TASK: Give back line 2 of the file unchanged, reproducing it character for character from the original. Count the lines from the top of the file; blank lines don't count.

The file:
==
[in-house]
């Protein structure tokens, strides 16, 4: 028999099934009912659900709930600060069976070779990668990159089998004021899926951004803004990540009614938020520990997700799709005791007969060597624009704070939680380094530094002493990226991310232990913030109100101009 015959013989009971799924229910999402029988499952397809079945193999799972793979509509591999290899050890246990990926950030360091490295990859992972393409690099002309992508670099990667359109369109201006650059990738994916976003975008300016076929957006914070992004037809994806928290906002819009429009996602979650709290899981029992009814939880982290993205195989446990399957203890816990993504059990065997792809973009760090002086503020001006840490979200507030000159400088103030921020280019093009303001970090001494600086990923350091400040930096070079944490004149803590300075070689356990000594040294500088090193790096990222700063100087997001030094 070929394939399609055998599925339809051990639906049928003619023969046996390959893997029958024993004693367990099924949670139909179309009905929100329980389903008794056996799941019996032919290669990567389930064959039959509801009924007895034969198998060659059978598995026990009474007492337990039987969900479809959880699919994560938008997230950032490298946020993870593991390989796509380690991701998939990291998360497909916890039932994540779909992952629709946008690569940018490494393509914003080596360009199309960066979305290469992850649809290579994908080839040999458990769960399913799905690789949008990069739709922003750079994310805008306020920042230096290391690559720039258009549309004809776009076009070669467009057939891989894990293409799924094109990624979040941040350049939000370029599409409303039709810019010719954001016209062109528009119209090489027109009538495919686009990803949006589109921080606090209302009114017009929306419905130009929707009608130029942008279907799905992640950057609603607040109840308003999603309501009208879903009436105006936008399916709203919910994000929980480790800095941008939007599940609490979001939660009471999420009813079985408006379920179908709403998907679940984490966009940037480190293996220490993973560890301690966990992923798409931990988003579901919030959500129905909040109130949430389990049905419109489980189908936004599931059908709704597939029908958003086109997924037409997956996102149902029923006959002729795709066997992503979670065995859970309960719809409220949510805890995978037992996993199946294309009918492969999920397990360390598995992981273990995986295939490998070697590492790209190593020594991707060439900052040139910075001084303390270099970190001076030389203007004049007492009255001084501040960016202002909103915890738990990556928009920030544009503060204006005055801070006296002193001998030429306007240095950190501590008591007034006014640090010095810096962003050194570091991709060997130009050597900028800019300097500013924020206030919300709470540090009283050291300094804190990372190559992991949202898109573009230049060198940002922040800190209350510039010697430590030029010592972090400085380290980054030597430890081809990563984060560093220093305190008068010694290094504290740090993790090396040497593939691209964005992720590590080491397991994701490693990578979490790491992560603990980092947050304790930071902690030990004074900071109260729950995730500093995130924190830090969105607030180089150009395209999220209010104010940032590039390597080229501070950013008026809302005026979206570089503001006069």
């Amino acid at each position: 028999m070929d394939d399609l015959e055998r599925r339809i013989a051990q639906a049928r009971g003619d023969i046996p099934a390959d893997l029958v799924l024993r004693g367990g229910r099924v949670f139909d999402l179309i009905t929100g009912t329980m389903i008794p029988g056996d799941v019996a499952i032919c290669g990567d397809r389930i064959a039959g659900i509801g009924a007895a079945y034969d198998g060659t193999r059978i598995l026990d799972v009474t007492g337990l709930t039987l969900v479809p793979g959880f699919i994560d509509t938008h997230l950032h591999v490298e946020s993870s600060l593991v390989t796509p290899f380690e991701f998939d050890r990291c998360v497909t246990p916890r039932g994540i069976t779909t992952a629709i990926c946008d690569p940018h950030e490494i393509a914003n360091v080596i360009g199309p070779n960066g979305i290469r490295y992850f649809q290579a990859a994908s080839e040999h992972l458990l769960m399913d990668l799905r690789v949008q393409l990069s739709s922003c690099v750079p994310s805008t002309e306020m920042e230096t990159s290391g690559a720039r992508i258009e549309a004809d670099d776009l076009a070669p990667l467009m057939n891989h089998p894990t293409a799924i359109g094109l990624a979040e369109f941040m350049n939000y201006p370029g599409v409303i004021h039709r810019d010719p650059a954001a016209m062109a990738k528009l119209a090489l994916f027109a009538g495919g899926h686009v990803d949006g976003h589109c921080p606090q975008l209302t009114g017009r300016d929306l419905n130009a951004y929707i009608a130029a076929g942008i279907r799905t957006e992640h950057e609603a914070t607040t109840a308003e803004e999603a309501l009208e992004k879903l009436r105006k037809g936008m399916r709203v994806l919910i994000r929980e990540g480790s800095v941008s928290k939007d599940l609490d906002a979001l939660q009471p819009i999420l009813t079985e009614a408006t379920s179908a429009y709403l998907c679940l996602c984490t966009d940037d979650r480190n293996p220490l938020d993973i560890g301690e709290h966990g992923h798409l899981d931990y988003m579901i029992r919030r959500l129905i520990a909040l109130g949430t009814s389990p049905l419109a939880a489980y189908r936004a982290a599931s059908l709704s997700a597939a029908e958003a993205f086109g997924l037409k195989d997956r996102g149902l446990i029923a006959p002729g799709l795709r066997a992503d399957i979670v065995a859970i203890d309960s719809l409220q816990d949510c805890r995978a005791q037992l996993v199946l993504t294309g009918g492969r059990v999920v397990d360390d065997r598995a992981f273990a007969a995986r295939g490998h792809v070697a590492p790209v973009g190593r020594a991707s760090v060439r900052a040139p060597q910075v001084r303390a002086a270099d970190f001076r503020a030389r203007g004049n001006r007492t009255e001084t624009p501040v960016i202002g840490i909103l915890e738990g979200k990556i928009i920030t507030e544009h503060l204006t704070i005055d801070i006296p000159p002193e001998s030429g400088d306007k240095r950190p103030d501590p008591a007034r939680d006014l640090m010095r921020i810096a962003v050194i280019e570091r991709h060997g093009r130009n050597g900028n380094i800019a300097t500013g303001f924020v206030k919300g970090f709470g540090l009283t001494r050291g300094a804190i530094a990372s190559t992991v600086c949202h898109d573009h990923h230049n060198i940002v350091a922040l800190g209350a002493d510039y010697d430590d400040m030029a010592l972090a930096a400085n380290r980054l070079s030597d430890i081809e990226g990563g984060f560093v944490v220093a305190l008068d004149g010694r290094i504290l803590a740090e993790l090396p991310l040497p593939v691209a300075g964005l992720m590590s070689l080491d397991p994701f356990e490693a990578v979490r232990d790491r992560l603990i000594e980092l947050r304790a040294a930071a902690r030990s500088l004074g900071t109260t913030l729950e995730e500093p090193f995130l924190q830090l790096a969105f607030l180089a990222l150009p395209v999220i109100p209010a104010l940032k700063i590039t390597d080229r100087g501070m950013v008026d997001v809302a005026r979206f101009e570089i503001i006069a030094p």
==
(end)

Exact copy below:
């Protein structure tokens, strides 16, 4: 028999099934009912659900709930600060069976070779990668990159089998004021899926951004803004990540009614938020520990997700799709005791007969060597624009704070939680380094530094002493990226991310232990913030109100101009 015959013989009971799924229910999402029988499952397809079945193999799972793979509509591999290899050890246990990926950030360091490295990859992972393409690099002309992508670099990667359109369109201006650059990738994916976003975008300016076929957006914070992004037809994806928290906002819009429009996602979650709290899981029992009814939880982290993205195989446990399957203890816990993504059990065997792809973009760090002086503020001006840490979200507030000159400088103030921020280019093009303001970090001494600086990923350091400040930096070079944490004149803590300075070689356990000594040294500088090193790096990222700063100087997001030094 070929394939399609055998599925339809051990639906049928003619023969046996390959893997029958024993004693367990099924949670139909179309009905929100329980389903008794056996799941019996032919290669990567389930064959039959509801009924007895034969198998060659059978598995026990009474007492337990039987969900479809959880699919994560938008997230950032490298946020993870593991390989796509380690991701998939990291998360497909916890039932994540779909992952629709946008690569940018490494393509914003080596360009199309960066979305290469992850649809290579994908080839040999458990769960399913799905690789949008990069739709922003750079994310805008306020920042230096290391690559720039258009549309004809776009076009070669467009057939891989894990293409799924094109990624979040941040350049939000370029599409409303039709810019010719954001016209062109528009119209090489027109009538495919686009990803949006589109921080606090209302009114017009929306419905130009929707009608130029942008279907799905992640950057609603607040109840308003999603309501009208879903009436105006936008399916709203919910994000929980480790800095941008939007599940609490979001939660009471999420009813079985408006379920179908709403998907679940984490966009940037480190293996220490993973560890301690966990992923798409931990988003579901919030959500129905909040109130949430389990049905419109489980189908936004599931059908709704597939029908958003086109997924037409997956996102149902029923006959002729795709066997992503979670065995859970309960719809409220949510805890995978037992996993199946294309009918492969999920397990360390598995992981273990995986295939490998070697590492790209190593020594991707060439900052040139910075001084303390270099970190001076030389203007004049007492009255001084501040960016202002909103915890738990990556928009920030544009503060204006005055801070006296002193001998030429306007240095950190501590008591007034006014640090010095810096962003050194570091991709060997130009050597900028800019300097500013924020206030919300709470540090009283050291300094804190990372190559992991949202898109573009230049060198940002922040800190209350510039010697430590030029010592972090400085380290980054030597430890081809990563984060560093220093305190008068010694290094504290740090993790090396040497593939691209964005992720590590080491397991994701490693990578979490790491992560603990980092947050304790930071902690030990004074900071109260729950995730500093995130924190830090969105607030180089150009395209999220209010104010940032590039390597080229501070950013008026809302005026979206570089503001006069």